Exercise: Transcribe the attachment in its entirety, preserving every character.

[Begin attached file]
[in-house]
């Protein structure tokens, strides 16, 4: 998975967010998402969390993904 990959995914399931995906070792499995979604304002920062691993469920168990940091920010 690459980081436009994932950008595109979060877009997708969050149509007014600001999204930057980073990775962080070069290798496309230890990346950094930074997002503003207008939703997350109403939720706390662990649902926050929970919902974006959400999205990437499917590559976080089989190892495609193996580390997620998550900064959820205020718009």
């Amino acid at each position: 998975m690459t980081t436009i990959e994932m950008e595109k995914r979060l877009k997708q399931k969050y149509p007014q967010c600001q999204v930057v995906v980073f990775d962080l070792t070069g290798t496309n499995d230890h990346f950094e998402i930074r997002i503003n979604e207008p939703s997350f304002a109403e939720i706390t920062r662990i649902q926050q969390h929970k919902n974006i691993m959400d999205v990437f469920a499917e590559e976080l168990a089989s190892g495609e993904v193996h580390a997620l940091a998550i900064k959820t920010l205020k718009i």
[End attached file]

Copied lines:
[in-house]
């Protein structure tokens, strides 16, 4: 998975967010998402969390993904 990959995914399931995906070792499995979604304002920062691993469920168990940091920010 690459980081436009994932950008595109979060877009997708969050149509007014600001999204930057980073990775962080070069290798496309230890990346950094930074997002503003207008939703997350109403939720706390662990649902926050929970919902974006959400999205990437499917590559976080089989190892495609193996580390997620998550900064959820205020718009």
């Amino acid at each position: 998975m690459t980081t436009i990959e994932m950008e595109k995914r979060l877009k997708q399931k969050y149509p007014q967010c600001q999204v930057v995906v980073f990775d962080l070792t070069g290798t496309n499995d230890h990346f950094e998402i930074r997002i503003n979604e207008p939703s997350f304002a109403e939720i706390t920062r662990i649902q926050q969390h929970k919902n974006i691993m959400d999205v990437f469920a499917e590559e976080l168990a089989s190892g495609e993904v193996h580390a997620l940091a998550i900064k959820t920010l205020k718009i």